Tuesday 26 September 2017

Paschal Donohoe's optimism about Brexit: 'The challenges are great but there are some opportunities'

Minister for Public Expenditure and Reform Paschal Donohoe TD Picture: Tom Burke
Minister for Public Expenditure and Reform Paschal Donohoe TD Picture: Tom Burke

Kathy Armstrong

Collectively we can rise about challenges posed by Brexit, Public Expenditure Minister Paschal Donohoe has said.

As British Prime Minister Theresa May triggered Article 50, Minister Donohoe said he is hopeful we can reach a good agreement.

However he stressed that there are years of hard work and negotiations ahead for all involved.

The Fine Gael politician said: "There will be no bilateral agreement between the UK and Ireland, what we achieve and the progress that we aim to make will be inside the total framework that governs the new relationship that governs the UK and the EU.

"Where we have made significant progress is the recognition of the specific challenge Ireland faces in terms of the peace process, the border and the common movement of people.

"It is recognised among our colleagues in the European Union that this is the only peace process in the EU and is intertwined in the stability of Northern Ireland and our state.

"We've made progress on that but we should be under no illusions, we have years of work ahead of us - the two years that will follow on from the triggering of Article 50 today, I believe a huge amount of work after that will require painstaking work and a clear focus on our interests.

"The challenges are great but there are some opportunities and I'm confident collectively we can rise above it."

Read More: Analysis: A British 'cheap food' policy could prove very costly for Irish beef producers

Speaking on RTE Radio One's Drivetime, he also addressed the worries of the thousands of Irish citizens living in the UK.

Prime Minister Theresa May signs the Article 50 letter in her London office yesterday before it was dispatched to Brussels to be handed over this morning. Photo: PA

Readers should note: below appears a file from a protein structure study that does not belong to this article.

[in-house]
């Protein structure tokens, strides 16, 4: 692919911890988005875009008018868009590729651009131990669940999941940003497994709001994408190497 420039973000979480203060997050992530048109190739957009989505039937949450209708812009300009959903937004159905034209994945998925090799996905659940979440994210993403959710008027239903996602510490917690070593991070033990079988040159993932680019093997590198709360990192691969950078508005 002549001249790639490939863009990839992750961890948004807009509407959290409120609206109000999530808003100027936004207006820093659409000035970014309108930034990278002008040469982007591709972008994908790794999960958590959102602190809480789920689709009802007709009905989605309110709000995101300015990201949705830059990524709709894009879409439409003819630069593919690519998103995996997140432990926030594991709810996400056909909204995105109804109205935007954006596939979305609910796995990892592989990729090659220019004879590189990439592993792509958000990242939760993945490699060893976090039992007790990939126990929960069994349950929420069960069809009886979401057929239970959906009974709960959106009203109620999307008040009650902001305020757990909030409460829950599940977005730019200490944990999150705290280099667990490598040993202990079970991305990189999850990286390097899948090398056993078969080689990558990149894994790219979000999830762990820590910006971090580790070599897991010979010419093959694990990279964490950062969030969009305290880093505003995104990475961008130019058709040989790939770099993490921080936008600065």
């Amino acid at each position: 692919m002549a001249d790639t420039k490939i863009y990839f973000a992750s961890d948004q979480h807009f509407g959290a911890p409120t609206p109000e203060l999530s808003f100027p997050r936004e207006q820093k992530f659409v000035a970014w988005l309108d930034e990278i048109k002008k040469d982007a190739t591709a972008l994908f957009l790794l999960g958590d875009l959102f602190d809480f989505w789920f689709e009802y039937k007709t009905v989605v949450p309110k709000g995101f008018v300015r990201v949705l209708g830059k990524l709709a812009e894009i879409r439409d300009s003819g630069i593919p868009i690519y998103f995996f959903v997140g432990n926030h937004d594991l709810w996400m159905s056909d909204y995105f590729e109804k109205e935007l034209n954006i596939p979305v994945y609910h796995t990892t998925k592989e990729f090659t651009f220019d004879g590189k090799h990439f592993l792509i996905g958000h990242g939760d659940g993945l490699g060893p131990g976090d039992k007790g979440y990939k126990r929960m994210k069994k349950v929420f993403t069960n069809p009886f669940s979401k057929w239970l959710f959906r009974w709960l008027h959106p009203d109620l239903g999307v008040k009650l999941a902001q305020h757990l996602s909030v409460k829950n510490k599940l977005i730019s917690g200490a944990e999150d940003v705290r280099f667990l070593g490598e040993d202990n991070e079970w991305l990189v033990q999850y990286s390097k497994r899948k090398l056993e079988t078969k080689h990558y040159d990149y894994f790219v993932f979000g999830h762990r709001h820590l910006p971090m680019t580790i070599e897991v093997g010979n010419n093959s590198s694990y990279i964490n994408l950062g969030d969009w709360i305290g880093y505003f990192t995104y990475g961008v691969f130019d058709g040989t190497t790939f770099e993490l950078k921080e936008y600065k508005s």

Prime Minister Theresa May signs the Article 50 letter in her London office yesterday before it was dispatched to Brussels to be handed over this morning. Photo: PA

He said: "The interests of Irish citizens in the UK are very important to this Government, I speak as someone who was an Irish citizen in the UK for many years.

"I know how important it is to have certainty and predictability regarding your rights.

"The way we will seek to advance those interests will be how the European Unions handles the issue of all EU nationals within the UK."

Read More: It will be 'very complicated' - but Taoiseach is confident Ireland's interests will be reflected in Brexit negotiations

EU Council President Donald Tusk holds British Prime Minister Theresa May's Brexit letter which was delivered by Britain's permanent representative to the European Union Tim Barrow (not pictured) that gives notice of the UK's intention to leave the bloc under Article 50 of the EU's Lisbon Treaty in Brussels, Belgium, March 29, 2017. Photo: REUTERS/Yves Herman
EU Council President Donald Tusk holds British Prime Minister Theresa May's Brexit letter which was delivered by Britain's permanent representative to the European Union Tim Barrow (not pictured) that gives notice of the UK's intention to leave the bloc under Article 50 of the EU's Lisbon Treaty in Brussels, Belgium, March 29, 2017. Photo: REUTERS/Yves Herman

Minister Donohoe continued to say that Ireland will have to strengthen relations with other countries following Britain's departure from the Eu.

He said: "In many policy debates and negotiations the country that we were most aligned to was the United Kingdom, in terms of focus on the rights of the consumer and free trade, they were areas we were aligned with the UK on.

"There will be a need now to redevelop new relationships with a whole cluster of new countries on those issues.

"This will be a challenge, there will be interests within the European Union which will strongly point to the need for a country who has left the European Union to be significantly more disadvantaged than any country left within the European Union, that interest is there.

"We need to balance that against an orderly exit of the UK from the European Union," he added.

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